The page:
Monday, 20 June 2011

Negotiated project for Module 3 of UCPD in Web Enhanced Practice

This is a project to propose how the library can use social media tools (as yet undefined) in order to support, develop and enhance levels of information literacy amongst nursing students, given the specific characteristics of this group and the demanding requirements of graduate level nursing training.

Pre-registration nursing students receive library induction from library staff early on in their courses, and during those sessions, they are taught the basics in using the library catalogue, finding electronic journals and searching databases. However, librarians are dealing with large groups who function at different levels in terms of information and computer literacy; the time allotted does not allow for coverage of some of the more specialist resources they should be aware of, and they are learning these techniques early on in their terms, at the same time as being bombarded with lots of other information. Unlike many students in other subject areas they do need to get up and running with these basic skills very quickly. Evidence based practice is a key element of the material they must use, and they have to be able to demonstrate their use of proven, up to date, quality resources which take this into account. They will also be spending time on placement, and so must have the skills to work at distance and alone, without the support of colleagues, staff and the library. It is my intention to try and establish how using social media tools, probably including a Facebook group, and online screencast or video tutorials, the library can do more to support these students and help them to nurture and develop their information literacy skills.

A graphic representation of their journey can be found here:


  1. Hi Sharon,

    Looks good. Two comments follow.

    1. When you write "some of the more specialist resources they should be aware of" - which resources do you mean?

    2. What does "information and computer literacy" mean in reality? What is literacy in this context? Is it different for nurses from other learners? Is it just evidence-based practice?

    Best wishes,


  2. Hi Richard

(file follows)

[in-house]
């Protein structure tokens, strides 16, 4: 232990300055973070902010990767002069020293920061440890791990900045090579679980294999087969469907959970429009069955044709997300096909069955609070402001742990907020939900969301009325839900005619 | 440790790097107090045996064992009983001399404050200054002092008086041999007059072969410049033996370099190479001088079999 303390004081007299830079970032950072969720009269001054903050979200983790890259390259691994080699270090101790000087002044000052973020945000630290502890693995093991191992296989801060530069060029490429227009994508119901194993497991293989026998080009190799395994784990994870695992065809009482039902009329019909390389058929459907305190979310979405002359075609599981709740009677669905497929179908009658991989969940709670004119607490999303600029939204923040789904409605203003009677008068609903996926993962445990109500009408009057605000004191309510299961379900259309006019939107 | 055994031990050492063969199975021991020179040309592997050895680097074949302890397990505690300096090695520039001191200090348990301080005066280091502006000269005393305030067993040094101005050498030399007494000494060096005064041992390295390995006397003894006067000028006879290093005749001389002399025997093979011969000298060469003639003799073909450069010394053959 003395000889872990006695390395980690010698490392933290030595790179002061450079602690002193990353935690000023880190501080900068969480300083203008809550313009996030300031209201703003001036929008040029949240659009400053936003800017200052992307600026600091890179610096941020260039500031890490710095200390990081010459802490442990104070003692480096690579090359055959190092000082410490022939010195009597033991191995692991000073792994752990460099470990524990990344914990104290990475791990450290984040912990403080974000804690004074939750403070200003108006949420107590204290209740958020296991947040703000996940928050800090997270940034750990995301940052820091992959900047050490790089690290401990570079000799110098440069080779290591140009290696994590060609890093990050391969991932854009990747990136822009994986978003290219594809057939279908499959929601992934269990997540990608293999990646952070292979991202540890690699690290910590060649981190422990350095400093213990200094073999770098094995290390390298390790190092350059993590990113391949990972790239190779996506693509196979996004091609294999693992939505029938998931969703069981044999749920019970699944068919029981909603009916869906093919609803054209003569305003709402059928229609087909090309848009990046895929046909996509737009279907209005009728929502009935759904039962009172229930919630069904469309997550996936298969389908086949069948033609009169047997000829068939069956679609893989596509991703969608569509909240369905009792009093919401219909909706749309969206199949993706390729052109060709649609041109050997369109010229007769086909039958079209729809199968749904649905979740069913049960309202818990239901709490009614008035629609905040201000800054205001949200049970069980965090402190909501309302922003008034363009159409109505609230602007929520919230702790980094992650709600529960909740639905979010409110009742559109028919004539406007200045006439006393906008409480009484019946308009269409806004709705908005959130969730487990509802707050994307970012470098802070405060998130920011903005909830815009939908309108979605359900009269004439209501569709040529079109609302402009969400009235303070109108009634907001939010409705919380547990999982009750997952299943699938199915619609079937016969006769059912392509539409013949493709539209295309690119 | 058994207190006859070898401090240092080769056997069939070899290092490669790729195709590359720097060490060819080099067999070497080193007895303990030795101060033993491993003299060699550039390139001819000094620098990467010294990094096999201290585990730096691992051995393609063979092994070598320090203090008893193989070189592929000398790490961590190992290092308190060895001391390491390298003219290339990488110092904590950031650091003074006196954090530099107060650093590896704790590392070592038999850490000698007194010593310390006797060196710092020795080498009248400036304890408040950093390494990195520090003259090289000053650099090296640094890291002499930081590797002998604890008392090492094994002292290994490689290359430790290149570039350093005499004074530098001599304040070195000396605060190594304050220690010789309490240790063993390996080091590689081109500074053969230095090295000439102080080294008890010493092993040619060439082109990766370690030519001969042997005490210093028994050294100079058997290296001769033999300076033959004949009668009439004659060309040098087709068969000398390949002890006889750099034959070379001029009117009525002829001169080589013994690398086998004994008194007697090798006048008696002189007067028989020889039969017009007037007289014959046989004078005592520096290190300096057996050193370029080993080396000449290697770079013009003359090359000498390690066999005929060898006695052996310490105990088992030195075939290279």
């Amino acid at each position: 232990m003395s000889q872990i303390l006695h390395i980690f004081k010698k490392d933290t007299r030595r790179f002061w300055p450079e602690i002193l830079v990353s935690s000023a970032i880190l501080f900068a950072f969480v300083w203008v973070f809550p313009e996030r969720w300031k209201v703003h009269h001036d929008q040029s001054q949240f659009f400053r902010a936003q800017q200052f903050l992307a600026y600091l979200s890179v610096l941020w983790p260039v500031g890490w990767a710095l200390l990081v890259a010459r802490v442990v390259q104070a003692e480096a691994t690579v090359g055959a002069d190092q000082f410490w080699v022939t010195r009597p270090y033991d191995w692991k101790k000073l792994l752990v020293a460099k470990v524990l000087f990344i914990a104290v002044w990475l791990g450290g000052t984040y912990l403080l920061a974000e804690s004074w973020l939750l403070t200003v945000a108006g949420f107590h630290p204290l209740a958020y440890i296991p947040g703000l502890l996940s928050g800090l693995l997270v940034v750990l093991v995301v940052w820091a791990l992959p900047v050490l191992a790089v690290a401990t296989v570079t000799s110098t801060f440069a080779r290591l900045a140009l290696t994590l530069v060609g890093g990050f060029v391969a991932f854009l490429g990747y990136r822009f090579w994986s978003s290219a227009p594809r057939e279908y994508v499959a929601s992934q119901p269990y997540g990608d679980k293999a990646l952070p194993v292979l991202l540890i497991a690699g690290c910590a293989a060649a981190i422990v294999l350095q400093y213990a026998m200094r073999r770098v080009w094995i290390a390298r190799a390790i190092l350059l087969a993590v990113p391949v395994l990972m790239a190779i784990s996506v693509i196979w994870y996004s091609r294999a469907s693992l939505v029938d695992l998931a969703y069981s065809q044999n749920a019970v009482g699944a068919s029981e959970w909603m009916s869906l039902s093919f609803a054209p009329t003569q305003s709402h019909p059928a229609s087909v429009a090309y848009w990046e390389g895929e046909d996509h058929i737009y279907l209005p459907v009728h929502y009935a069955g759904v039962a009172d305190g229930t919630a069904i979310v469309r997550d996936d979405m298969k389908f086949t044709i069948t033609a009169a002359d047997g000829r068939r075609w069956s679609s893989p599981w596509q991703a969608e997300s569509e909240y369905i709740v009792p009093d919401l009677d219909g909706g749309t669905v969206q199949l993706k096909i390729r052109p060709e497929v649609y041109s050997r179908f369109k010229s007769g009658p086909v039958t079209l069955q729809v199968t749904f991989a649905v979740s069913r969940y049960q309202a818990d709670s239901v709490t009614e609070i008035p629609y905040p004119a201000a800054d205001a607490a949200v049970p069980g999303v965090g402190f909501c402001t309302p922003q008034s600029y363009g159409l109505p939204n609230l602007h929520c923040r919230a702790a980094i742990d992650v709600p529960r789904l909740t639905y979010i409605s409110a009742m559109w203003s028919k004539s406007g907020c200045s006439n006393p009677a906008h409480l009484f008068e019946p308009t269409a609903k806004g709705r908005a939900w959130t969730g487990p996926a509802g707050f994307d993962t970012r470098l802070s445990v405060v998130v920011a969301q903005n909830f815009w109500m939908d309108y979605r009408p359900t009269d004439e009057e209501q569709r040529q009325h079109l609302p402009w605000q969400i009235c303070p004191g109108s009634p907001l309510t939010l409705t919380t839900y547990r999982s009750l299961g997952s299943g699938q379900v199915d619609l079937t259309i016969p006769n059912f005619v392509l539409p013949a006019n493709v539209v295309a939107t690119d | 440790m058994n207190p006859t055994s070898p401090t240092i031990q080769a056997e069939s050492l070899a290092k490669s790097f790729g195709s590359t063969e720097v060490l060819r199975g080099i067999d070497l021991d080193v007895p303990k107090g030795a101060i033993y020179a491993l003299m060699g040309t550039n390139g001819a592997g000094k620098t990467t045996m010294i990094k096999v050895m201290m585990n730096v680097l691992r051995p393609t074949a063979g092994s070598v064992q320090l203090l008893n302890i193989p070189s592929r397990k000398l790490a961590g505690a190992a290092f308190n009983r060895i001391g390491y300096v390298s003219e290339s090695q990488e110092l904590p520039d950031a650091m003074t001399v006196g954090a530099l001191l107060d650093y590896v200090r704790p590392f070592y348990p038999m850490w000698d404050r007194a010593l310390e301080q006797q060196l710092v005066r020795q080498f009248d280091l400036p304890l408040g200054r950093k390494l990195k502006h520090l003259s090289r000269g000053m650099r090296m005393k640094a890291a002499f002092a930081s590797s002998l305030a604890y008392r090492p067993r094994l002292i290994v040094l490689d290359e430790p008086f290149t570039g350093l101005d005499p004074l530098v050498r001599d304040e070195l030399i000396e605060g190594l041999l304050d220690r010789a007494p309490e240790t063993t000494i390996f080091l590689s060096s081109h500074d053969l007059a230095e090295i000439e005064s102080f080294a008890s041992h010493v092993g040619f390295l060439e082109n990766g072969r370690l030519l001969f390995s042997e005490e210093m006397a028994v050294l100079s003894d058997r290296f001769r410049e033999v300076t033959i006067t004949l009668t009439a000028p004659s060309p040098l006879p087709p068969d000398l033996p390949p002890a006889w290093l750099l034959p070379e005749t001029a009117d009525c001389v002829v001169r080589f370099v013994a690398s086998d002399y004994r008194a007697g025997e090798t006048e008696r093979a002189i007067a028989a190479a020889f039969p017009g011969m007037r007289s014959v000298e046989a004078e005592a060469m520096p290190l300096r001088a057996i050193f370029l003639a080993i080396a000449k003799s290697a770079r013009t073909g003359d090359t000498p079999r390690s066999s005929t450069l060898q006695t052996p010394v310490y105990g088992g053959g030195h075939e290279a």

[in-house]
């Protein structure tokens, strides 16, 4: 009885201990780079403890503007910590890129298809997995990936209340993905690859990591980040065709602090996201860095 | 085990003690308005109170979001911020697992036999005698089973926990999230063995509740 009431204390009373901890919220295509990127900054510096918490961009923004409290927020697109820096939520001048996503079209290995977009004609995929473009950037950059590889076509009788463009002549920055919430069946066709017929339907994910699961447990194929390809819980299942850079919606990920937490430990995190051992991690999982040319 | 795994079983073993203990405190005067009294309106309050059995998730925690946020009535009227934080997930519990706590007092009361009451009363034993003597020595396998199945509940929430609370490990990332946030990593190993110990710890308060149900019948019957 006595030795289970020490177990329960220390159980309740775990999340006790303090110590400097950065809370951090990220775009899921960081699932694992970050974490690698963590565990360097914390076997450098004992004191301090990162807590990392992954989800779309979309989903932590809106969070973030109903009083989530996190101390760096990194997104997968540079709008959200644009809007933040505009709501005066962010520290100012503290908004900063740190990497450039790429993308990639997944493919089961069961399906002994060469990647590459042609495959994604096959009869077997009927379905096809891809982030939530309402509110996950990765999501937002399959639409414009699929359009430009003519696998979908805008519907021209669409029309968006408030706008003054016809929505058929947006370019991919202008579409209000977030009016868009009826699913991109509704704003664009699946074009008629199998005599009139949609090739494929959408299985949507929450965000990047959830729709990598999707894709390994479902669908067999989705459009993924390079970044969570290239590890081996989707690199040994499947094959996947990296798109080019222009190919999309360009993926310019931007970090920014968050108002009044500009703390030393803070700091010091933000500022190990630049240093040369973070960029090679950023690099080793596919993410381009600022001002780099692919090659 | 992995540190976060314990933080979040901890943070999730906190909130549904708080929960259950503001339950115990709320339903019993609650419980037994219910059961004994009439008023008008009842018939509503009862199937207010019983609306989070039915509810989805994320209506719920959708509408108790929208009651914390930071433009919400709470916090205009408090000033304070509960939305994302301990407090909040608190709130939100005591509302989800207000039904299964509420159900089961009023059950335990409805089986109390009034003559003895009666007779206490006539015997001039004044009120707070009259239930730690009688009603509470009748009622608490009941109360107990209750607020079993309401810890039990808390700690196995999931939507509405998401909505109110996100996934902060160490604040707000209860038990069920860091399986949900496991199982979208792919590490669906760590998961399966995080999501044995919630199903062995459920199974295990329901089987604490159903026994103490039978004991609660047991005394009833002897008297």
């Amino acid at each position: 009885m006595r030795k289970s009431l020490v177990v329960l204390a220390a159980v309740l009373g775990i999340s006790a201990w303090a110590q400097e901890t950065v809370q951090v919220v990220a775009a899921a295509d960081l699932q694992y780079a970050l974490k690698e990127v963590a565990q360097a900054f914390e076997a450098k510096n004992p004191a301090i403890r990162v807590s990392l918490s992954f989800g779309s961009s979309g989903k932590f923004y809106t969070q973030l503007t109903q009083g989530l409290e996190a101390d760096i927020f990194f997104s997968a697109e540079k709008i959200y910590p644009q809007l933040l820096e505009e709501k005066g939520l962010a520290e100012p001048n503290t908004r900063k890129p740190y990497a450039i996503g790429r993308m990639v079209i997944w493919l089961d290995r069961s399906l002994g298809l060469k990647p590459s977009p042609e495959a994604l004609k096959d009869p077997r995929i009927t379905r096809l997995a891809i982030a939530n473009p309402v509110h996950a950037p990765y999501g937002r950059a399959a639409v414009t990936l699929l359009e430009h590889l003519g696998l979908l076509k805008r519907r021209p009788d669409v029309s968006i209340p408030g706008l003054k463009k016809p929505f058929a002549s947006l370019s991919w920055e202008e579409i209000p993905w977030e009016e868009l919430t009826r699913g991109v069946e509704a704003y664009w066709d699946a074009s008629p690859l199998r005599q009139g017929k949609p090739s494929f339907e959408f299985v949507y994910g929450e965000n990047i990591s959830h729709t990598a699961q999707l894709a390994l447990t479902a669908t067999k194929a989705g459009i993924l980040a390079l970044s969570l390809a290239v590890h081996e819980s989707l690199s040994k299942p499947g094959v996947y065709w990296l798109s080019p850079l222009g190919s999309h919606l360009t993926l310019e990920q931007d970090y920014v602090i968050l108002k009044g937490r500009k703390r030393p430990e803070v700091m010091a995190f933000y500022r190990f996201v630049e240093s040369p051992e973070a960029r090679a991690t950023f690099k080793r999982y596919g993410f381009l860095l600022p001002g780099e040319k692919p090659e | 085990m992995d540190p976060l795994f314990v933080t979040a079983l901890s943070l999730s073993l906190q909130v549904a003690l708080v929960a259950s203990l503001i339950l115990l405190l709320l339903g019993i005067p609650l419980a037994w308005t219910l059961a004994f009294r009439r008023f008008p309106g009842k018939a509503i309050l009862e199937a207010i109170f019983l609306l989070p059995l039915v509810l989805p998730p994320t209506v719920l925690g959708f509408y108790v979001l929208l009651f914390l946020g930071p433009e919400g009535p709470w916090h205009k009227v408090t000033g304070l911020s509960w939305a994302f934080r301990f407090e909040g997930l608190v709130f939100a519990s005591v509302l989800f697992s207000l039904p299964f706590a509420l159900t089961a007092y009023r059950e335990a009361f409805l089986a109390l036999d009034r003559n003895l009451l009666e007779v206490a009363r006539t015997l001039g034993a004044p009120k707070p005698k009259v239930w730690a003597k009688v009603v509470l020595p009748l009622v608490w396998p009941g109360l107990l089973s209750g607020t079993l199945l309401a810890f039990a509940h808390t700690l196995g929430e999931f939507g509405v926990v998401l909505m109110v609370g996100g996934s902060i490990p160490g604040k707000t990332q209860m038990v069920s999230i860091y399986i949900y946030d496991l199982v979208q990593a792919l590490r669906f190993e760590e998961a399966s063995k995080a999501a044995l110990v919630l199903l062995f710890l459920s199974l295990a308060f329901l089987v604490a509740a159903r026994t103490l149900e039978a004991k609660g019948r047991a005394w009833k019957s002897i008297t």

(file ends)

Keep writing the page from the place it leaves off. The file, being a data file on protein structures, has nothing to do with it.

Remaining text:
1.There's a focus on the academic journals accessible through databases which is essential; but what I had in mind was not enough coverage of Cochrane, NHS Evidence, King's Fund, government sources and so on; links are on the library's website but these sources are not highlighted enough.
    2.I intend to present a definition of information literacy in the context of this project, but not dwell on computer literacy - by that I meant general skills in using computers and technology - more of an issue with some of the post-reg students.

  3. In thinking about your project, I needed to read up on evidenced based practice to appreciate the importance of information literacy (IL) skills in the nursing profession. I can now see why IL plays such a vital role, i.e. improving access to health care research studies and improving the critical appraisal of this information as a primary way of informing best practice in nursing.

    You have chosen an interesting area of inquiry and have effectively illustrated the current situation facing learners undertaking nursing training via a higher education institutional, whilst also working in the field. I wonder if it would be useful for practitioners supervising students on placements to also become stakeholders in this research project.

    As you say, the need for more promotion of currently underused valuable resources such as Cochrane and NHS Evidence throws up opportunity to make use of web-based tools and can see that Twitter and Facebook would serve this need well. I found these examples of non-uk, accounts on Twitter (you may already know of them) @RNChat, @FutureofNursing and @RWJF_HumanCap

    I like your idea of using mobile learning through the use of podcasts as a way of supporting learning at a distance, whilst students are on placement. I can see that presenting IL materials in this way would also be a beneficial way of reinforcing learning for entry-level students.

    One tool that particularly sprang to mind whilst considering your project was Amplify. Students using this easy to use, blogging tool, could act as curators demonstrating skills in literature searches, making selections and providing reviews. The blog would also act as an e-portfolio, evidencing IL skills and reflective practice. This may create an incentive in developing research appreciation.

    I look forward to seeing your project develop.

  4. Richard, with regards to your second point, I have added something about information literacy in my blog on Posterous you think it appropriate I can copy it into a comment on here - just thought that makes it a bit lengthy.

  5. I think the Pre-Reg Nursing students are an interesting group to focus on. I know it’s dangerous to generalise, but (based on my experiences supporting them with Blackboard and other e-learning tools) my impressions are:
    1.) Due to the demands of their placement work, they have less spare time than many other students – so the extra "life-belts" provided by multi-media resources and social tools could be very useful to them.
    2.) For the same reason, many of them see technology very much as a means to an end – they are happy to use it if it has an immediate practical benefit for them, but are put off if they have to spend a lot of time learning how it works or if they are not clear about its purpose. I think this is something to bear in mind when you are designing training materials for them.